September 20, 2010




Nancy Briskay Cornell Lipsius

     The following post was written by my late mother. 

     For me, the word friendship is synonymous with the name Edith.

     Twenty-three years ago I met Edith quite by chance at a Sunday school picnic. Both of us were accompanied by our children—Edith’s three girls, the oldest about twelve and the youngest about seven—and my four, the oldest a girl of five and the youngest a girl almost two.

     I suspect neither of us really remembers what drew us into conversation but, suddenly, there we were, bursting with an eager exchange of ideas, both of us basking in the opportunity to engage in adult conversation. That was the beginning. Although we did not see each other very often in the ensuing months, we were drawn together occasionally at worship services and church activities, through which we developed a genuine liking for one another. Still, with both of us working full time and raising our families there remained little time for socializing and so the development of our relationship was put on hold.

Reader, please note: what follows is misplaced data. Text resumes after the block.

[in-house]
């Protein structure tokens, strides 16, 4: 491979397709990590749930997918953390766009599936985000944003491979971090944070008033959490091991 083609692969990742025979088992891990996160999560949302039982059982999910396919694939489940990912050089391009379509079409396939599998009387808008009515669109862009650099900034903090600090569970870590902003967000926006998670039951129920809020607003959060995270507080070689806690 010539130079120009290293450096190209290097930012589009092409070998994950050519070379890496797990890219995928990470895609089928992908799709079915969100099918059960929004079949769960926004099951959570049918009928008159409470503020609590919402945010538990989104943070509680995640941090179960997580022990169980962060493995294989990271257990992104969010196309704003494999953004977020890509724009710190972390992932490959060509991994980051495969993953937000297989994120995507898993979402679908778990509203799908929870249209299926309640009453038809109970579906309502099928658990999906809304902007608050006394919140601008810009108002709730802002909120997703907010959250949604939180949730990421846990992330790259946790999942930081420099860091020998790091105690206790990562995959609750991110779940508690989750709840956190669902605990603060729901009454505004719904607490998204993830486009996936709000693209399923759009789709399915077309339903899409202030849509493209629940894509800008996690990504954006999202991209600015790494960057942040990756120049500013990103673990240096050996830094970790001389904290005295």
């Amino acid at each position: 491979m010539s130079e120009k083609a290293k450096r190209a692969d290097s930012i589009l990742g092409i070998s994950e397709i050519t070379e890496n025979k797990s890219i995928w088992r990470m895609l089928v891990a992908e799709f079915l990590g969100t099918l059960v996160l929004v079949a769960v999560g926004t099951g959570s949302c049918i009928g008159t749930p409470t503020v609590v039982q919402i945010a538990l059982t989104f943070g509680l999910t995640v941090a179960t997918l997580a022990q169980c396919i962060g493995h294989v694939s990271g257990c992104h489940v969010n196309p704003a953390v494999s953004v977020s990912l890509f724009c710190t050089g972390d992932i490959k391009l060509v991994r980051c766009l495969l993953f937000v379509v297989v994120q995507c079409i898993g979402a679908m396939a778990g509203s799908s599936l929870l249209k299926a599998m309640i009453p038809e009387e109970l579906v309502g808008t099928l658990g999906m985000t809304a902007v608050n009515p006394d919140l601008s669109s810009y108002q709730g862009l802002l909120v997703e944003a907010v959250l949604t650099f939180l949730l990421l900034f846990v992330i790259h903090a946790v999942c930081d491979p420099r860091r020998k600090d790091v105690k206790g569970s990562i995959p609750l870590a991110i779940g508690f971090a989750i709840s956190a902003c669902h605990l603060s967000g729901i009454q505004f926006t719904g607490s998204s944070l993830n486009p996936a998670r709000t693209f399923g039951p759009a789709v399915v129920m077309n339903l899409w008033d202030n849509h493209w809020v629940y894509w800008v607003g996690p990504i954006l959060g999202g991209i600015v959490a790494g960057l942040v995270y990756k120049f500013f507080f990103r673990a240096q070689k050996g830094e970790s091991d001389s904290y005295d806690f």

One needs to know a bit about both of us to understand the need we had for one another’s company, how our personalities blended and complemented each other, as well as the differences that drew us together.


     Edith is a solid citizen, both feet on the ground, faces reality head on: I am a dreamer, an idealist with a tendency to, at times, back off from reality. At the time I met Edith she seemed painfully shy, projected little self-confidence, felt comfortable blending into the background, and almost successfully covered up her leadership qualities. I, on the other hand, athough somewhat shy, am a bit more (more…)


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